Now owned by Merlin Entertainment, there is an element of theme park here, but the Castle has kept its majesty. Daily displays of archery, falconry and the famous Trebuchet are all brilliantly introduced and narrated. We started with a climb to the top of the Mound to get our bearings and the views from here are stunning. There are little snippets of historical trivia all over the place that are small and digestible and keep everyone interested. The Great Hall is filled with waxworks, fascinating to set the scene, but too creepy for my littlies which also put the Dungeons off limits. If you’re a Madame Tussauds fan, and like a bit of guts and gore, go for it!

archery warwick knight princess warwick

We loved the Horrible Histories Maze, but above all, just being in this amazing landmark is wonderful; sit on a bench and take it in, you might even get a visit from a friendly peacock. The only low point is the food. If you are trying to fight the sugar battle, prepare yourself. You’ll need all your swords and shields to fight this one! But that niggle aside, this is inspiring history at its very best.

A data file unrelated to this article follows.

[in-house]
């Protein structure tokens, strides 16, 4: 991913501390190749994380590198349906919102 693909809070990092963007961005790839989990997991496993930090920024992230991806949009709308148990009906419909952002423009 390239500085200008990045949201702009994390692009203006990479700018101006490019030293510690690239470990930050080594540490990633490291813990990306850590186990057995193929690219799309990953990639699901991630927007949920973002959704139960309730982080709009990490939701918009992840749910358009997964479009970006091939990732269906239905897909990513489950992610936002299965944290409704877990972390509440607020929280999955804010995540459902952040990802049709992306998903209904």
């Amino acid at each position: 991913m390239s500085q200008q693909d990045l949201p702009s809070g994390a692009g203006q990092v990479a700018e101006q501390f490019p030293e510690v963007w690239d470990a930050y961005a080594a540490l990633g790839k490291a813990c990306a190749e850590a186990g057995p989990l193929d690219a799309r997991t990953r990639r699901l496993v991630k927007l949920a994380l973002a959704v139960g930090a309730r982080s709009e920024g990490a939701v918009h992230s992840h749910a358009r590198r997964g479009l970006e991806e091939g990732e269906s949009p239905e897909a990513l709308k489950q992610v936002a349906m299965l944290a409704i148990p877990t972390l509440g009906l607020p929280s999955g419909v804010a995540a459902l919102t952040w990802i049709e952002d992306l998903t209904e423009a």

A Knight’s Village Woodland Lodge costs from £279 per night for a family of 4 including breakfast and castle entry.

Top Tips for Hever

Clare Thomson and her two boys live only a few miles from this Kent childhood home of Anne Boleyn.

The 700-year-old castle has everything kids look for in a castle: a moat, an impressive drawbridge and a gatehouse filled with armour and instruments of torture. But for children, especially in the summer it is all about the castle grounds. 

hever knight hever joust

This is our pick of the best things to do.

  • Spread your rug out on one of the quieter spots beside the Lake Walk. It’s always peaceful here and you can download a nature trail to complete – it’s easy to spot herons, dragonflies and kingfishers.
  • There’s a giant topiary chess set that looks like something out of Alice in Wonderland and formal gardens with grottos and a fountain. Look for the lovely sunken garden – it’s a secret garden often missed by the crowds. 
  • Don’t miss the mazes. Find your way around the traditional yew maze and then try the water maze. Step on the wrong stone and your path will be blocked by jets of water. Bring a towel and swimmers!
  • The jousting tournaments most weekends over the summer are a real spectacle.
  • The new adventure playground is fab. The massive wooden play castle is one of the best we’ve seen.